Yet, despite the advances, there are still challenges that Elias doesn’t think will ever go away. “The thing that’s difficult is when you’re in an intense scene, a lot of times you want to be close to the other actor, but you have a camera that’s a foot in front of you and another camera that’s in front of them, so you’re tilting your heads on each side a lot of times, which is kind of frustrating.” It’s come to the point where Elias will specifically request takes without the headgear for more natural physical performances. “I don’t know how they’re ever going to fix that,” he confesses, “because you can’t really put the camera any closer.”

An Expanding List of Credits

Currently, Elias is working on The Expanse, which airs on Syfy, and he’s been part of the show for three years. “My initial job on it was just a character and I guess…spoilers! For anyone who’s reading who hasn’t seen the show, I last about six episodes then I have a gruesome, gruesome death. I thought I was done on the show, which was very upsetting because I really liked it. And I thought it’s gonna get even better, and I think it has gotten better. Even though it started off fantastic, it’s gotten even better.”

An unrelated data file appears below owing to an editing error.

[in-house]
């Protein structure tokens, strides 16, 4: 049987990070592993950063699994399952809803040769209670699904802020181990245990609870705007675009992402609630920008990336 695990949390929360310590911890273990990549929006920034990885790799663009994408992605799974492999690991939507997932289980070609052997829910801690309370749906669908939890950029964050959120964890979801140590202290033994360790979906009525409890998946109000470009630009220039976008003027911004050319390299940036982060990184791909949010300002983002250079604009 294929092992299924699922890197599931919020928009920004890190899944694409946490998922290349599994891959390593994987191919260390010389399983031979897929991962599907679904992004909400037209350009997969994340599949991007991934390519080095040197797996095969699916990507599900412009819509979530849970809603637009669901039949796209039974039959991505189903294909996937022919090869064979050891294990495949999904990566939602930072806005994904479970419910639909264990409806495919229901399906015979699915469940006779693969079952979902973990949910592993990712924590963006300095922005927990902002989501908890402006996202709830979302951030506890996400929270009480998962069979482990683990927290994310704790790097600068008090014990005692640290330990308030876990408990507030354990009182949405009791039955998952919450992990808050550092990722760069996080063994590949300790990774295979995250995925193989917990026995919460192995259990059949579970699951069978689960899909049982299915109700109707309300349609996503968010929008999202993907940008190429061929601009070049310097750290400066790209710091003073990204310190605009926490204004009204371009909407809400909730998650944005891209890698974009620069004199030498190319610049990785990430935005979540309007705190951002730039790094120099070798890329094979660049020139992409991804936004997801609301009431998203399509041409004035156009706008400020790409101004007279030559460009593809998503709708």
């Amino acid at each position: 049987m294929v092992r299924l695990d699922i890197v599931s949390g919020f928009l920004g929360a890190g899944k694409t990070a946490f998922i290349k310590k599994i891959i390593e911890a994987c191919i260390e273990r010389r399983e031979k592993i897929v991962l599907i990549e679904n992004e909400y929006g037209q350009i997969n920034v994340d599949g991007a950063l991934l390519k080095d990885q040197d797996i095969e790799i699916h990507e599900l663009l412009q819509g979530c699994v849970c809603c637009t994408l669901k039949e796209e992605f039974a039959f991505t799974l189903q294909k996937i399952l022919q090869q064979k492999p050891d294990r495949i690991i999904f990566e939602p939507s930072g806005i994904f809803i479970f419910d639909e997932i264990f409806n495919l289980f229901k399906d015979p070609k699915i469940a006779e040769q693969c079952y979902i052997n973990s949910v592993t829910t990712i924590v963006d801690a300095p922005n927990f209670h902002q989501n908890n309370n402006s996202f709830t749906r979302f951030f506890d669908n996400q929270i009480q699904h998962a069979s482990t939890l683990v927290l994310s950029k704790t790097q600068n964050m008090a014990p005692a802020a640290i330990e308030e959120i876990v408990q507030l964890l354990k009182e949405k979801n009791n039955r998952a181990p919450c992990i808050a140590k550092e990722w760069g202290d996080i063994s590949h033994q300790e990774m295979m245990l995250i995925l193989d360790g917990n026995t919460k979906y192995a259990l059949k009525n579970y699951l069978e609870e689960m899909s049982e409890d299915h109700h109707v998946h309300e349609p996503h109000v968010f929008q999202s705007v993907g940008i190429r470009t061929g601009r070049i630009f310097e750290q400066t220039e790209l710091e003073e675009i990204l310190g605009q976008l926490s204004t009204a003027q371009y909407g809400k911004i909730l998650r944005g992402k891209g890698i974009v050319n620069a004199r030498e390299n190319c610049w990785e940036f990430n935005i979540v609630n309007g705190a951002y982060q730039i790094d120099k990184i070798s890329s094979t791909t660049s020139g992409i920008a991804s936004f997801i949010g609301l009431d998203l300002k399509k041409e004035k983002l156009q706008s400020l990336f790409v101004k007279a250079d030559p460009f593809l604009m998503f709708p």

Fortunately, Elias has an extensive background in performance capture, which him valuable to The Expanse despite his character dying. “They called me and said, ‘We got this kind of creature. It’s kind of the bad guy of the season. Would you like to come in and play him?’ And I immediately said, ‘Yes.’ But then I immediately panicked because…they sent me a picture of it…and it was nine-feet-tall, and one arm was longer than the other. And I don’t even know how this thing would move…. How am I gonna do this?”